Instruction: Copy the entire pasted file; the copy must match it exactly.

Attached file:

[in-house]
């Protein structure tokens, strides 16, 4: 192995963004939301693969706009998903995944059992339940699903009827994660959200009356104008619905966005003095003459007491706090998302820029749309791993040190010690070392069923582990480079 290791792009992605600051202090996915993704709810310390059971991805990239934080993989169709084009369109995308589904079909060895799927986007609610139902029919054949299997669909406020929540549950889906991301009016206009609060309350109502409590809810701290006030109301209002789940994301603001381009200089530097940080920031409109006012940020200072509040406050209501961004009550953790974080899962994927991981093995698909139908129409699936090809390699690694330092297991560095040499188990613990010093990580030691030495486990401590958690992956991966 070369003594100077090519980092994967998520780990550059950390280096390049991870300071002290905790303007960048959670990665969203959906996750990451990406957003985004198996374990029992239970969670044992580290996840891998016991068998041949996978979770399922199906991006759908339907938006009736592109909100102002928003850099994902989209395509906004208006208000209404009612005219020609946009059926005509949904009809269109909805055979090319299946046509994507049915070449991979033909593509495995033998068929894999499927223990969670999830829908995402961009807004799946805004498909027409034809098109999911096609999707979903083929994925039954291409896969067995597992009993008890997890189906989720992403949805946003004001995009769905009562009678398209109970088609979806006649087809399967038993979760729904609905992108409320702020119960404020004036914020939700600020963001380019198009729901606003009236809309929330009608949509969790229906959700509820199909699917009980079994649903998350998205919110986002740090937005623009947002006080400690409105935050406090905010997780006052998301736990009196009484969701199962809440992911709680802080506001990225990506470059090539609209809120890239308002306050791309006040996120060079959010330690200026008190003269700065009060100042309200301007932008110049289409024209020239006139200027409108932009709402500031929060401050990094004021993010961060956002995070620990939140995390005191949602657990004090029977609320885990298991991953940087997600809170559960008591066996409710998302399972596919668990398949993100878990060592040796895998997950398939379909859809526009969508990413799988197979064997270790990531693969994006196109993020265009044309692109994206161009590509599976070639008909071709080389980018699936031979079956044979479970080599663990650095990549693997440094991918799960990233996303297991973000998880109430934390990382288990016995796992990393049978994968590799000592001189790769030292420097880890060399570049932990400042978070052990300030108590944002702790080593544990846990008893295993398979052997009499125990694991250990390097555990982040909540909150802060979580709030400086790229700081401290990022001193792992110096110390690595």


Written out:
[in-house]
């Protein structure tokens, strides 16, 4: 192995963004939301693969706009998903995944059992339940699903009827994660959200009356104008619905966005003095003459007491706090998302820029749309791993040190010690070392069923582990480079 290791792009992605600051202090996915993704709810310390059971991805990239934080993989169709084009369109995308589904079909060895799927986007609610139902029919054949299997669909406020929540549950889906991301009016206009609060309350109502409590809810701290006030109301209002789940994301603001381009200089530097940080920031409109006012940020200072509040406050209501961004009550953790974080899962994927991981093995698909139908129409699936090809390699690694330092297991560095040499188990613990010093990580030691030495486990401590958690992956991966 070369003594100077090519980092994967998520780990550059950390280096390049991870300071002290905790303007960048959670990665969203959906996750990451990406957003985004198996374990029992239970969670044992580290996840891998016991068998041949996978979770399922199906991006759908339907938006009736592109909100102002928003850099994902989209395509906004208006208000209404009612005219020609946009059926005509949904009809269109909805055979090319299946046509994507049915070449991979033909593509495995033998068929894999499927223990969670999830829908995402961009807004799946805004498909027409034809098109999911096609999707979903083929994925039954291409896969067995597992009993008890997890189906989720992403949805946003004001995009769905009562009678398209109970088609979806006649087809399967038993979760729904609905992108409320702020119960404020004036914020939700600020963001380019198009729901606003009236809309929330009608949509969790229906959700509820199909699917009980079994649903998350998205919110986002740090937005623009947002006080400690409105935050406090905010997780006052998301736990009196009484969701199962809440992911709680802080506001990225990506470059090539609209809120890239308002306050791309006040996120060079959010330690200026008190003269700065009060100042309200301007932008110049289409024209020239006139200027409108932009709402500031929060401050990094004021993010961060956002995070620990939140995390005191949602657990004090029977609320885990298991991953940087997600809170559960008591066996409710998302399972596919668990398949993100878990060592040796895998997950398939379909859809526009969508990413799988197979064997270790990531693969994006196109993020265009044309692109994206161009590509599976070639008909071709080389980018699936031979079956044979479970080599663990650095990549693997440094991918799960990233996303297991973000998880109430934390990382288990016995796992990393049978994968590799000592001189790769030292420097880890060399570049932990400042978070052990300030108590944002702790080593544990846990008893295993398979052997009499125990694991250990390097555990982040909540909150802060979580709030400086790229700081401290990022001193792992110096110390690595």